Santa Margarita Girls Power to CIF-SS D1 Win, Loyola Boys Set Relay Records

2019 CIF-SS Division 1

  • Swimming prelims May 2nd
  • Swimming finals May 4th
  • Riverside Aquatics Complex, Riverside, CA
  • Short Course Yards
  • Live Results

Santa Margarita took the team title on the girls’ side, while X boys won their team title. Division 1 in CIF’s Southern Section is one of the fastest high school meets, and this meet, the freestyle talent on the girls’ side really impressed.

The 200 free was a huge battle. Newport Harbor’s Ayla Spitz went head-to-head with Santa Margarita’s Ella Ristic, as the former beat the latter, 1:45.38 to 1:45.66. Foothill’s Samantha Pearson was third in 1:47.13.

Those three were back for more in the 100 free, with Spitz again taking charge with a winning time of 49.42. Not far behind her, though, were Pearson (49.59) and Ristic (49.66).

Ristic was a heavy hitter for the Santa Margarita, along with junior Anicka Delgado and freshman Lindsay Ervin. Delgado took the 50 free (22.55) and 100 fly (53.33), while Ervin was the 50 free runner-up (23.11) and placed 4th in the 100 free (50.63). In the 500 free, another freshman Tesoro’s Katie Crom, dropped a 4:46.52 to edge past Santa Margarita’s Mackenzie Degn (4:46.62) for the win.

Santa Margarita won all three relays (and didn’t use Ristic, Delgado, Ervin, or Degn on the medley), finishing with a 3:20.32 in the 400 free relay. Ristic’s 49.08 was the best in the field. Crom, leading off for Tesoro, had a strong 50.25 swim.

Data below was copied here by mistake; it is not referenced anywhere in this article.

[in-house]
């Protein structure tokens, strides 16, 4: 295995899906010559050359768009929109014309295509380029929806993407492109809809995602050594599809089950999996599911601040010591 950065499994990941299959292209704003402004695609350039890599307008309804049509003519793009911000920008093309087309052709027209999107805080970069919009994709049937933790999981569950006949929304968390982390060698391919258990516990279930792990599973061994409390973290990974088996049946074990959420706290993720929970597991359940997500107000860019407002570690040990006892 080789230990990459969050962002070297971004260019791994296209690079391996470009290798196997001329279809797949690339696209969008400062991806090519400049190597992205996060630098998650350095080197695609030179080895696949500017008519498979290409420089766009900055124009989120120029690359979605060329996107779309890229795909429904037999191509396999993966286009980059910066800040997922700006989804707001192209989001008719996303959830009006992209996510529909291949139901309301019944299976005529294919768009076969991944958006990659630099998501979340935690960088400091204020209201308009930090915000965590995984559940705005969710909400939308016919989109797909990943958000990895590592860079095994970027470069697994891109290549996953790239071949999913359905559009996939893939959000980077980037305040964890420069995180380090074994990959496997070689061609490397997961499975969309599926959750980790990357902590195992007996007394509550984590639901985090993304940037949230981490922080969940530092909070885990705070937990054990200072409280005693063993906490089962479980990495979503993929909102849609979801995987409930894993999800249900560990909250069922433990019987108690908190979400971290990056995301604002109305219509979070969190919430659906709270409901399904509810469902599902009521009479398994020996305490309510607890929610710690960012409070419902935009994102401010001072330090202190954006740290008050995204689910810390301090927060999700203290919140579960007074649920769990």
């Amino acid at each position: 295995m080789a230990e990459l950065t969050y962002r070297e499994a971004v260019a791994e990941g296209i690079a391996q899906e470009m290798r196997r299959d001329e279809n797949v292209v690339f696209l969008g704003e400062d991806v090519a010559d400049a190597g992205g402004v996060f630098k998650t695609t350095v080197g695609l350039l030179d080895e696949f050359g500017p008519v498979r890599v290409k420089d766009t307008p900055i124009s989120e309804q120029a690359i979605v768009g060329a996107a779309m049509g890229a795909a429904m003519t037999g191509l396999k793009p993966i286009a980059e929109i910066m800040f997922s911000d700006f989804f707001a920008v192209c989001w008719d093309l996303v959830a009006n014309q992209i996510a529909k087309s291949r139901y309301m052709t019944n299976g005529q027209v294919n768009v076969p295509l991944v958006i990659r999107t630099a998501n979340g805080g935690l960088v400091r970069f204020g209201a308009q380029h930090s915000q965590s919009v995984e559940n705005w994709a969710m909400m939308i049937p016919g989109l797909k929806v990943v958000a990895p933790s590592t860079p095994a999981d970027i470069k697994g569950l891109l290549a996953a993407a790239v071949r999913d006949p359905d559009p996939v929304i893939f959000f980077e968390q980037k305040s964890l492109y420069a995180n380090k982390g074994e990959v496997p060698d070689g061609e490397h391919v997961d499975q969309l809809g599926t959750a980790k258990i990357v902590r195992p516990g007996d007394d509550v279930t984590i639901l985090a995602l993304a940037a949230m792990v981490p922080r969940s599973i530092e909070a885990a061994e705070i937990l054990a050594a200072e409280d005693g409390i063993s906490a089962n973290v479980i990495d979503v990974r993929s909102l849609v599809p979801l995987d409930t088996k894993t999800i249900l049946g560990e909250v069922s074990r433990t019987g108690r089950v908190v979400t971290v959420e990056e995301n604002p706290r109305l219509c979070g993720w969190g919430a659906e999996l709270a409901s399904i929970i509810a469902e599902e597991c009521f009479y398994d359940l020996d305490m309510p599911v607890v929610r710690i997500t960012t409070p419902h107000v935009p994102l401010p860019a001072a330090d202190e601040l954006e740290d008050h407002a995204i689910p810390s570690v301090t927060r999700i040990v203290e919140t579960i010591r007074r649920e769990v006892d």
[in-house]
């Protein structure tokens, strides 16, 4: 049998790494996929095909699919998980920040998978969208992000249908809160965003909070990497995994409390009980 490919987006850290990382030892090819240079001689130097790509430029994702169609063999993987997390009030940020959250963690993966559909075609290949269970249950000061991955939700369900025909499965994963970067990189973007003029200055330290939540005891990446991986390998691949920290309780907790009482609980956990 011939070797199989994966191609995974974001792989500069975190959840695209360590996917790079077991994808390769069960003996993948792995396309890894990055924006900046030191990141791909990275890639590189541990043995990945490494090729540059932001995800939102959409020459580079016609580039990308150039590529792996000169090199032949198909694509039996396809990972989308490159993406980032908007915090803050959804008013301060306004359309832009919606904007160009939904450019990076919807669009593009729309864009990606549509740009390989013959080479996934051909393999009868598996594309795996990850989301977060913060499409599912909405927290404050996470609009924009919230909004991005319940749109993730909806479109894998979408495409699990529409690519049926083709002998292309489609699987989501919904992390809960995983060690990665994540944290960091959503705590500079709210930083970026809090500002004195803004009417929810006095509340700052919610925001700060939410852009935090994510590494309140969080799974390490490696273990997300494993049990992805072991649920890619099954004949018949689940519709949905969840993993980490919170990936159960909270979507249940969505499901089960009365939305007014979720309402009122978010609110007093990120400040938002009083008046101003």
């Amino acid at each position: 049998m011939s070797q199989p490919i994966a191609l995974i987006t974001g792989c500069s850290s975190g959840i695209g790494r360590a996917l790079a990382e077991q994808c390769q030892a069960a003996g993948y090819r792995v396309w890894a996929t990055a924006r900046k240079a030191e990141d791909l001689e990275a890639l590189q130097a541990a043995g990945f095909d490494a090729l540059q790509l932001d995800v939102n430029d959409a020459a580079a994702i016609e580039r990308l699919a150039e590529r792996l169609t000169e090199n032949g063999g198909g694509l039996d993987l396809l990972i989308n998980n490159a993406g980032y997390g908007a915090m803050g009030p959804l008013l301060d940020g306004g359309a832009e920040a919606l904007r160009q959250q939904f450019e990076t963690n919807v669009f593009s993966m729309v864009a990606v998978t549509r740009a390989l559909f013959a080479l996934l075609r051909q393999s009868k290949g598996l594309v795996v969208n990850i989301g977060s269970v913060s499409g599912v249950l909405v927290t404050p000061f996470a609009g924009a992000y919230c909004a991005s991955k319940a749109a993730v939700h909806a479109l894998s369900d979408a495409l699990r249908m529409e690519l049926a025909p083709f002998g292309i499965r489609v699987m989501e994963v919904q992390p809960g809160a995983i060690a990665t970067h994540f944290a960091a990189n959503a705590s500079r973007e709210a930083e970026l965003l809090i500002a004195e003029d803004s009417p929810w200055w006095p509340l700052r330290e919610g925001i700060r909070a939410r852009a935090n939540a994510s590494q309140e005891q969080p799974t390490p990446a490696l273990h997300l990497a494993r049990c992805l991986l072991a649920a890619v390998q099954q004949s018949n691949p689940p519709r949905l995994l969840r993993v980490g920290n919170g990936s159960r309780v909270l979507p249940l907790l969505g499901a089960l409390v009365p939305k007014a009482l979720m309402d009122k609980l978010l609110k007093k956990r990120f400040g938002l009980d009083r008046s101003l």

The freestyle races were tight on the boys’ side, too. In the 200, Foothill’s Hunter Ingram was 1:36.14, just out-touching Crespi’s Zach van Zandt (1:36.32). The margins were closer in the 100 free, but the order the same: Ingram took it in 44.39, with van Zandt second in 44.42. Loyola’s Connor Lee was 20.09 to just miss 19-second territory, taking the 50 free, and adding a win in the 100 fly (47.26). Aliso Niguel’s Sean Slusiewicz was 47.62 to take second there.

A couple freshmen on the boys side fought against tough competition to win event titles. Laguna Hills’ Tona Zinn was 1:48.61 to win the 200 IM, ahead of another freshman, Harvard Westlake’s Tommy Park (1:48.70). Park was 23.19 leading off his team’s runner-up 200 medley relay, which had yet another freshman, Ronald Dalmacio, anchor in a blazing 19.94. Loyola won the relay in 1:29.80, however, to break University’s 2014 meet record. Lee was 21.33 on fly on that relay. Dalmacio wound up 2nd in the 100 back (48.67) behind Canyon’s Kevin Childs (47.88).

In the 400 free relay, Lee helped Loyola seal the team title, leading off their winning 400 free relay in 43.95. He combined with seniors Emmett Pernecky and Mark McCrary along with freshman William Kim to go 2:59.65, winning by over four seconds and blowing away their meet record time from last year by almost two seconds.

OTHER WINNERS

  • Fountain Valley’s Hannah Farrow won both of her individual events. She was 2:00.06 in the 200 IM and then 1:00.63 in the 100 breast.